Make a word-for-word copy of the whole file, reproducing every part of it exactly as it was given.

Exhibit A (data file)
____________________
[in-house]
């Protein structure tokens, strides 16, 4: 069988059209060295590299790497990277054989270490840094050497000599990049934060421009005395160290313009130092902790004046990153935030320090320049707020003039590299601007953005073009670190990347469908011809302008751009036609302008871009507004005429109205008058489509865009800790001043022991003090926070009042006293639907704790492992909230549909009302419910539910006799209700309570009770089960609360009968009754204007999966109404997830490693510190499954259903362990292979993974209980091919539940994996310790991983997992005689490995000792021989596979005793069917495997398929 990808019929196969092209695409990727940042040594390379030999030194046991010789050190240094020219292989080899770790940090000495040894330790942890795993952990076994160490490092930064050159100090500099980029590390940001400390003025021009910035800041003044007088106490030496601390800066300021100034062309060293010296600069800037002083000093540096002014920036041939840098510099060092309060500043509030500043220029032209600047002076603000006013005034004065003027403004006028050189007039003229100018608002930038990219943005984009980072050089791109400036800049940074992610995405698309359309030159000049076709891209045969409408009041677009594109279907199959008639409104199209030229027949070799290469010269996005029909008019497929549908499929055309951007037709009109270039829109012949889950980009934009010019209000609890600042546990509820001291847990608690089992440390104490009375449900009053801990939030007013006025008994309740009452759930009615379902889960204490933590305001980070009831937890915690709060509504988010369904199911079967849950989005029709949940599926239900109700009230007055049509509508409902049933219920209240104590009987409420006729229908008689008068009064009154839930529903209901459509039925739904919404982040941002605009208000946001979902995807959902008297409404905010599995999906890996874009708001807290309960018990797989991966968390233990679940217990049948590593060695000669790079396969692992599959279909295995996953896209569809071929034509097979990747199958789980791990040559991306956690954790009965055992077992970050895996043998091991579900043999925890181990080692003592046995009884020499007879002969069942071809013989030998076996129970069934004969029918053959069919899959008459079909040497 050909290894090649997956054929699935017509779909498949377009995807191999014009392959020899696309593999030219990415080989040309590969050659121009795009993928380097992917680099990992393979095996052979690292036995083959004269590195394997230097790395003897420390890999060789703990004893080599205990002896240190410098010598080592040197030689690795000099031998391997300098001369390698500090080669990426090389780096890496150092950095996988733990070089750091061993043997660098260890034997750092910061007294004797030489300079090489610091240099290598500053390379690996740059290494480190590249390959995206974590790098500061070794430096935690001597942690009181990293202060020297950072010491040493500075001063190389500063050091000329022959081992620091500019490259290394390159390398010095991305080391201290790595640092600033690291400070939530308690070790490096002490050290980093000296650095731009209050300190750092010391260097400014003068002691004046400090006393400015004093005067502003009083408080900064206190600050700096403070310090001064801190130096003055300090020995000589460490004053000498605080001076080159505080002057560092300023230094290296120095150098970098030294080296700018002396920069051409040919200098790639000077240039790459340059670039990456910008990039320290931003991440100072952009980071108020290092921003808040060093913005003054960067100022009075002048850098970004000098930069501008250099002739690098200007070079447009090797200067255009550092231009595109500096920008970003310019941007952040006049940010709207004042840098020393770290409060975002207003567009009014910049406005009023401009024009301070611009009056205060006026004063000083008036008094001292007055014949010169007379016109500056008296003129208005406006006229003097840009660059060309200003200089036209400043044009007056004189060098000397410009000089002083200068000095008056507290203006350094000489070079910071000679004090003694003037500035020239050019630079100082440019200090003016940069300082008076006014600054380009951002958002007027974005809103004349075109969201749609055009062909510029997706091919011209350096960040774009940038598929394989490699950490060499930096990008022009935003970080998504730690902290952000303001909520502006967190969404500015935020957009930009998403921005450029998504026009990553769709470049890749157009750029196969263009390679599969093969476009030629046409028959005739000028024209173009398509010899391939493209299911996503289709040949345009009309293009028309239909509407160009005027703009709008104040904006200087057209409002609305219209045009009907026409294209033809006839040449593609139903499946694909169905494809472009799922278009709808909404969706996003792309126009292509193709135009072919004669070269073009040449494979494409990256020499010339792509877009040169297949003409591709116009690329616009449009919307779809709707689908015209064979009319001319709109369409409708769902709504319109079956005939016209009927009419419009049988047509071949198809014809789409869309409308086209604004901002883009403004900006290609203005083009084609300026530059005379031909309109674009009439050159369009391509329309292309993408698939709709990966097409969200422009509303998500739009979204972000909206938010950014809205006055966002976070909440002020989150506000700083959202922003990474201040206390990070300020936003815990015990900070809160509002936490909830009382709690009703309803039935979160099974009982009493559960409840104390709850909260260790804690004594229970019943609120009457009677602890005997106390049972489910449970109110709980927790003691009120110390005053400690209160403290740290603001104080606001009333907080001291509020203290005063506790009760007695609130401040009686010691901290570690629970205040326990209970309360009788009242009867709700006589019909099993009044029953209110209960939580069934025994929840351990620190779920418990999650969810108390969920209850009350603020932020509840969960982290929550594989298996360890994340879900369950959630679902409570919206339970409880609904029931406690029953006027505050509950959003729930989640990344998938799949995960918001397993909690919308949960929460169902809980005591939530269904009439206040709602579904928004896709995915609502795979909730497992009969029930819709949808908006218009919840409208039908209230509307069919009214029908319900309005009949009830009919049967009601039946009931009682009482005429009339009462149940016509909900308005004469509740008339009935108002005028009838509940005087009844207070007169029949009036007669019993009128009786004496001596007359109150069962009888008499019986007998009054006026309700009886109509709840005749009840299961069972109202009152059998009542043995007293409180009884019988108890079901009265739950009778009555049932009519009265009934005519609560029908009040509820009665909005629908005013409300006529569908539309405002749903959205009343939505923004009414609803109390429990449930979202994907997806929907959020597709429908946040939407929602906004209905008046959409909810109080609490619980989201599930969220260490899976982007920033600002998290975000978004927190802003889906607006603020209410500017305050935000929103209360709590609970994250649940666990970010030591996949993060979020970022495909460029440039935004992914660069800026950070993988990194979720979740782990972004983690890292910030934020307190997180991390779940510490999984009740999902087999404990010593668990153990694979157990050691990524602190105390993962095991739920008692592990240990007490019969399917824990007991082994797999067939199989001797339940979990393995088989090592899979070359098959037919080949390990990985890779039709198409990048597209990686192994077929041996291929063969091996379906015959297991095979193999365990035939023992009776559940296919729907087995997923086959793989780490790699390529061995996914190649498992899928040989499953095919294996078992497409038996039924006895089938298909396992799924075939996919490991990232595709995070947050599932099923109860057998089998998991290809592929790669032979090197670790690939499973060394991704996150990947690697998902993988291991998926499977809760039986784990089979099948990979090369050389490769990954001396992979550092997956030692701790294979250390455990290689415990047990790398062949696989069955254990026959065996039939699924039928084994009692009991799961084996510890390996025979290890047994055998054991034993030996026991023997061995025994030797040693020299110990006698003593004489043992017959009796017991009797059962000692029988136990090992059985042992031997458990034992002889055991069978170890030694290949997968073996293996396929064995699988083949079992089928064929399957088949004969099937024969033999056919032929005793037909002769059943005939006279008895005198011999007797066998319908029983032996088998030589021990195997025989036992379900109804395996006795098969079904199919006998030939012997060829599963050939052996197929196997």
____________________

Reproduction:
[in-house]
């Protein structure tokens, strides 16, 4: 069988059209060295590299790497990277054989270490840094050497000599990049934060421009005395160290313009130092902790004046990153935030320090320049707020003039590299601007953005073009670190990347469908011809302008751009036609302008871009507004005429109205008058489509865009800790001043022991003090926070009042006293639907704790492992909230549909009302419910539910006799209700309570009770089960609360009968009754204007999966109404997830490693510190499954259903362990292979993974209980091919539940994996310790991983997992005689490995000792021989596979005793069917495997398929 990808019929196969092209695409990727940042040594390379030999030194046991010789050190240094020219292989080899770790940090000495040894330790942890795993952990076994160490490092930064050159100090500099980029590390940001400390003025021009910035800041003044007088106490030496601390800066300021100034062309060293010296600069800037002083000093540096002014920036041939840098510099060092309060500043509030500043220029032209600047002076603000006013005034004065003027403004006028050189007039003229100018608002930038990219943005984009980072050089791109400036800049940074992610995405698309359309030159000049076709891209045969409408009041677009594109279907199959008639409104199209030229027949070799290469010269996005029909008019497929549908499929055309951007037709009109270039829109012949889950980009934009010019209000609890600042546990509820001291847990608690089992440390104490009375449900009053801990939030007013006025008994309740009452759930009615379902889960204490933590305001980070009831937890915690709060509504988010369904199911079967849950989005029709949940599926239900109700009230007055049509509508409902049933219920209240104590009987409420006729229908008689008068009064009154839930529903209901459509039925739904919404982040941002605009208000946001979902995807959902008297409404905010599995999906890996874009708001807290309960018990797989991966968390233990679940217990049948590593060695000669790079396969692992599959279909295995996953896209569809071929034509097979990747199958789980791990040559991306956690954790009965055992077992970050895996043998091991579900043999925890181990080692003592046995009884020499007879002969069942071809013989030998076996129970069934004969029918053959069919899959008459079909040497 050909290894090649997956054929699935017509779909498949377009995807191999014009392959020899696309593999030219990415080989040309590969050659121009795009993928380097992917680099990992393979095996052979690292036995083959004269590195394997230097790395003897420390890999060789703990004893080599205990002896240190410098010598080592040197030689690795000099031998391997300098001369390698500090080669990426090389780096890496150092950095996988733990070089750091061993043997660098260890034997750092910061007294004797030489300079090489610091240099290598500053390379690996740059290494480190590249390959995206974590790098500061070794430096935690001597942690009181990293202060020297950072010491040493500075001063190389500063050091000329022959081992620091500019490259290394390159390398010095991305080391201290790595640092600033690291400070939530308690070790490096002490050290980093000296650095731009209050300190750092010391260097400014003068002691004046400090006393400015004093005067502003009083408080900064206190600050700096403070310090001064801190130096003055300090020995000589460490004053000498605080001076080159505080002057560092300023230094290296120095150098970098030294080296700018002396920069051409040919200098790639000077240039790459340059670039990456910008990039320290931003991440100072952009980071108020290092921003808040060093913005003054960067100022009075002048850098970004000098930069501008250099002739690098200007070079447009090797200067255009550092231009595109500096920008970003310019941007952040006049940010709207004042840098020393770290409060975002207003567009009014910049406005009023401009024009301070611009009056205060006026004063000083008036008094001292007055014949010169007379016109500056008296003129208005406006006229003097840009660059060309200003200089036209400043044009007056004189060098000397410009000089002083200068000095008056507290203006350094000489070079910071000679004090003694003037500035020239050019630079100082440019200090003016940069300082008076006014600054380009951002958002007027974005809103004349075109969201749609055009062909510029997706091919011209350096960040774009940038598929394989490699950490060499930096990008022009935003970080998504730690902290952000303001909520502006967190969404500015935020957009930009998403921005450029998504026009990553769709470049890749157009750029196969263009390679599969093969476009030629046409028959005739000028024209173009398509010899391939493209299911996503289709040949345009009309293009028309239909509407160009005027703009709008104040904006200087057209409002609305219209045009009907026409294209033809006839040449593609139903499946694909169905494809472009799922278009709808909404969706996003792309126009292509193709135009072919004669070269073009040449494979494409990256020499010339792509877009040169297949003409591709116009690329616009449009919307779809709707689908015209064979009319001319709109369409409708769902709504319109079956005939016209009927009419419009049988047509071949198809014809789409869309409308086209604004901002883009403004900006290609203005083009084609300026530059005379031909309109674009009439050159369009391509329309292309993408698939709709990966097409969200422009509303998500739009979204972000909206938010950014809205006055966002976070909440002020989150506000700083959202922003990474201040206390990070300020936003815990015990900070809160509002936490909830009382709690009703309803039935979160099974009982009493559960409840104390709850909260260790804690004594229970019943609120009457009677602890005997106390049972489910449970109110709980927790003691009120110390005053400690209160403290740290603001104080606001009333907080001291509020203290005063506790009760007695609130401040009686010691901290570690629970205040326990209970309360009788009242009867709700006589019909099993009044029953209110209960939580069934025994929840351990620190779920418990999650969810108390969920209850009350603020932020509840969960982290929550594989298996360890994340879900369950959630679902409570919206339970409880609904029931406690029953006027505050509950959003729930989640990344998938799949995960918001397993909690919308949960929460169902809980005591939530269904009439206040709602579904928004896709995915609502795979909730497992009969029930819709949808908006218009919840409208039908209230509307069919009214029908319900309005009949009830009919049967009601039946009931009682009482005429009339009462149940016509909900308005004469509740008339009935108002005028009838509940005087009844207070007169029949009036007669019993009128009786004496001596007359109150069962009888008499019986007998009054006026309700009886109509709840005749009840299961069972109202009152059998009542043995007293409180009884019988108890079901009265739950009778009555049932009519009265009934005519609560029908009040509820009665909005629908005013409300006529569908539309405002749903959205009343939505923004009414609803109390429990449930979202994907997806929907959020597709429908946040939407929602906004209905008046959409909810109080609490619980989201599930969220260490899976982007920033600002998290975000978004927190802003889906607006603020209410500017305050935000929103209360709590609970994250649940666990970010030591996949993060979020970022495909460029440039935004992914660069800026950070993988990194979720979740782990972004983690890292910030934020307190997180991390779940510490999984009740999902087999404990010593668990153990694979157990050691990524602190105390993962095991739920008692592990240990007490019969399917824990007991082994797999067939199989001797339940979990393995088989090592899979070359098959037919080949390990990985890779039709198409990048597209990686192994077929041996291929063969091996379906015959297991095979193999365990035939023992009776559940296919729907087995997923086959793989780490790699390529061995996914190649498992899928040989499953095919294996078992497409038996039924006895089938298909396992799924075939996919490991990232595709995070947050599932099923109860057998089998998991290809592929790669032979090197670790690939499973060394991704996150990947690697998902993988291991998926499977809760039986784990089979099948990979090369050389490769990954001396992979550092997956030692701790294979250390455990290689415990047990790398062949696989069955254990026959065996039939699924039928084994009692009991799961084996510890390996025979290890047994055998054991034993030996026991023997061995025994030797040693020299110990006698003593004489043992017959009796017991009797059962000692029988136990090992059985042992031997458990034992002889055991069978170890030694290949997968073996293996396929064995699988083949079992089928064929399957088949004969099937024969033999056919032929005793037909002769059943005939006279008895005198011999007797066998319908029983032996088998030589021990195997025989036992379900109804395996006795098969079904199919006998030939012997060829599963050939052996197929196997």